For-profit college settlement means debt relief for Illinois students

An ABC I-Team Investigation
CHICAGO (WLS) -- A nationwide settlement affects thousands of students in Illinois. Some of their loan debt will be forgiven from two for-profit schools, owned by the same company.

Now another for-profit school is no longer accepting new students.

"They used high pressure, emotional deceptive and unfair recruiting tactics," said Illinois Attorney General Lisa Madigan.

Madigan announced two settlements with the Education Management Corporation, which operates the Illinois Institute of Art and Argosy University with several locations in the Chicago area.

"[They are] being prohibited from using unfair and deceptive practices to lure prospective students to enroll," said Madigan.

Madigan says the settlements, which also involved the Department of Justice and the Department of Education, will require schools to follow transparent recruiting standards. One settlement will require edmc to pay $95 million to government agencies. Another will require EDMC to pay $102 million to satisfy loans some qualifying students took out through the schools.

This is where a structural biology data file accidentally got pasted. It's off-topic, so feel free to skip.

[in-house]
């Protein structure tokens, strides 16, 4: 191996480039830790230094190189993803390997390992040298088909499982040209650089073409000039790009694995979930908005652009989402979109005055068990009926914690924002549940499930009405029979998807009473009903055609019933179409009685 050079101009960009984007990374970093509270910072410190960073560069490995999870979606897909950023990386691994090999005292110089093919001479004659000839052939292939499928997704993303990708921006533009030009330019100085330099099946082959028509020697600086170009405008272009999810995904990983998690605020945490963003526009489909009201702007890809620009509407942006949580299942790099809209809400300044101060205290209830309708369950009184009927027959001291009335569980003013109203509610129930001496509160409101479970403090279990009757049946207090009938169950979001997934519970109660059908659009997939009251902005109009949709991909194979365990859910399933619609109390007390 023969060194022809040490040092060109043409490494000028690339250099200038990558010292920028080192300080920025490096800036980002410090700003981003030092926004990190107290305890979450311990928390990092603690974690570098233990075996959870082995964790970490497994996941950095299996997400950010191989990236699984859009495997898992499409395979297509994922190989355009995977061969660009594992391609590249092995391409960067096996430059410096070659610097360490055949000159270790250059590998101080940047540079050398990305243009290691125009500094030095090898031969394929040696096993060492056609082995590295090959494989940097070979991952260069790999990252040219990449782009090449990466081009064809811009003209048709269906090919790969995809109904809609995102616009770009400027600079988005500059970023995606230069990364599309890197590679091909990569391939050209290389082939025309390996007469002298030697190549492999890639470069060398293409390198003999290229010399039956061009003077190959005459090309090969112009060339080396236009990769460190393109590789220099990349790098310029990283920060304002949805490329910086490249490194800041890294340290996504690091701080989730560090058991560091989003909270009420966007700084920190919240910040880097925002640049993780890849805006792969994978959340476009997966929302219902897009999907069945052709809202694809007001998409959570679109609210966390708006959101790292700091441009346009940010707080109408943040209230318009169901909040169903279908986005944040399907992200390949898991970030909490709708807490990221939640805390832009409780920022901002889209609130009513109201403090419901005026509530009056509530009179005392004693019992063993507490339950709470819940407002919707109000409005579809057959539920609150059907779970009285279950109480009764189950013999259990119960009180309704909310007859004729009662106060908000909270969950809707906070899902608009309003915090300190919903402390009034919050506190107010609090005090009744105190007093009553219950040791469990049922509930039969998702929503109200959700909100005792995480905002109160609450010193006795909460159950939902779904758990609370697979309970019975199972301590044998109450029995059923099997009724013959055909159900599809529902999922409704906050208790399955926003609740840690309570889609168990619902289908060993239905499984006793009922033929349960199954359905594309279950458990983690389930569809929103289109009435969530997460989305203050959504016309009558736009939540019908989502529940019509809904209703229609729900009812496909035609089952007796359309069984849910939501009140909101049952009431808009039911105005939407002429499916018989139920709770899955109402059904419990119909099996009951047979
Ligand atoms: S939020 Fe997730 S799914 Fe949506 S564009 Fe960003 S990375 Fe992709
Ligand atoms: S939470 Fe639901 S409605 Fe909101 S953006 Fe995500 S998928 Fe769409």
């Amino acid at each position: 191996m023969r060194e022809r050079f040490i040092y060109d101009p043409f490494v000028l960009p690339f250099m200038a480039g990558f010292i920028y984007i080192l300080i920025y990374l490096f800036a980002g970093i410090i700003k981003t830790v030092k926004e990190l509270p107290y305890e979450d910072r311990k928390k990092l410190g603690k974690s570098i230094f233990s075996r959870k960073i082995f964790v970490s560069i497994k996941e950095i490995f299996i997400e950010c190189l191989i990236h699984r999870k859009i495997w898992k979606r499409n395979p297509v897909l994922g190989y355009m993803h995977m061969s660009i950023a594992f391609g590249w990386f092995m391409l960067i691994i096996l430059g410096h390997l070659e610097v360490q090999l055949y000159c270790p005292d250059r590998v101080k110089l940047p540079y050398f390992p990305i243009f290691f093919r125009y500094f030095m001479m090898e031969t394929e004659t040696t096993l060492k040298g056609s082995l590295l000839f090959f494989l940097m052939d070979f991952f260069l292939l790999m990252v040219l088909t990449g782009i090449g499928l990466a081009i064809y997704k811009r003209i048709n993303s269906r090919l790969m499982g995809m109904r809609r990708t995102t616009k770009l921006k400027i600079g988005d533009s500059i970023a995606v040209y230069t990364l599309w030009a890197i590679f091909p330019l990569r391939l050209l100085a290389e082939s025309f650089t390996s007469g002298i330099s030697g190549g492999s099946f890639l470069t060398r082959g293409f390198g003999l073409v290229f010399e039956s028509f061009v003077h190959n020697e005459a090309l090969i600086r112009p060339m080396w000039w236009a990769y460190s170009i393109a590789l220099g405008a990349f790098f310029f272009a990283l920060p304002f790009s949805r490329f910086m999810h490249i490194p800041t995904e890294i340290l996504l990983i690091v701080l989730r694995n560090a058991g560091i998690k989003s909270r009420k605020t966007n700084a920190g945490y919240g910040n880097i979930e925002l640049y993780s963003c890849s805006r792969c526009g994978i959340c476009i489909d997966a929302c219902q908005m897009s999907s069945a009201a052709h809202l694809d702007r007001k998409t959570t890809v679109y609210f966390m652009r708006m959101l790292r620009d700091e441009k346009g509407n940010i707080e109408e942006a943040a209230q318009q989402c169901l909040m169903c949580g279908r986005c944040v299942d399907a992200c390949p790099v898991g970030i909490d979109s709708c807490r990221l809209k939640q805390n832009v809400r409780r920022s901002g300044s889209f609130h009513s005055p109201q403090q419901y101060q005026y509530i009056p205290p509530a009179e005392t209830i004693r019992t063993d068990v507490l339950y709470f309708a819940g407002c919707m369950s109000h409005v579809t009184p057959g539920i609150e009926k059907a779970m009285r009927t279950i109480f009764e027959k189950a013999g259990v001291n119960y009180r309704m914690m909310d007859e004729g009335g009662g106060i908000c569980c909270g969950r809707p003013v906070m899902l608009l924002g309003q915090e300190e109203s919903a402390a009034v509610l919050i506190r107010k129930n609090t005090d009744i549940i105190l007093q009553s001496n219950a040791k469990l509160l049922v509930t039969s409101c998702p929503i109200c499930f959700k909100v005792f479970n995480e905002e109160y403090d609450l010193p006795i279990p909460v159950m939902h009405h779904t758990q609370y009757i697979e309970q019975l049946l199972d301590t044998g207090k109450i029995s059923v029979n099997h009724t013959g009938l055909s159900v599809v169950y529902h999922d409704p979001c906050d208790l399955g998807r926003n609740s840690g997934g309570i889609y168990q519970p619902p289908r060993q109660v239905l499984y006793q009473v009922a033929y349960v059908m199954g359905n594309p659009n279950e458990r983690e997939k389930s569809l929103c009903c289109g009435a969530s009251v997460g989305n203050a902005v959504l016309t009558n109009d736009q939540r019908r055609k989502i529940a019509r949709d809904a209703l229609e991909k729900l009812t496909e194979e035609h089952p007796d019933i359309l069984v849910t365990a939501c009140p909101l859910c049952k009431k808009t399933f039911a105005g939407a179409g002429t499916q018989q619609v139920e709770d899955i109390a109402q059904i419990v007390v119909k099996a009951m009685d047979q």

In Illinois about 2,700 students may qualify for about $3 million in debt relief.

"Often times you can go to a community college in your community for much less than a for profit institution," Madigan said.

EDMC put out a news release calling the legal action an "agreement," and saying it worked with State's Attorneys to develop new, more transparent recruiting standards which EDMC hopes will serve as a model for higher education.

In October, the I-Team told you about several for-profit schools under fire, for accreditation and loan default issues.

Westwood College also recently entered into an agreement with Madigan to forgive $15 million in loans for some criminal justice students.

"And since then Westwood has announced it is closing all of its campuses nationwide and no longer accepting any students," Madigan said.

Westwood tells the i-team it made the "difficult decision" to discontinue new student enrollments and it will continue to provide a "quality" academic experience for current students on campuses and the online school.

Experts say before going to a for-profit college, you should push for information about job placement statistics. A big warning flag is if they're pitching a high pressure, quick sale.

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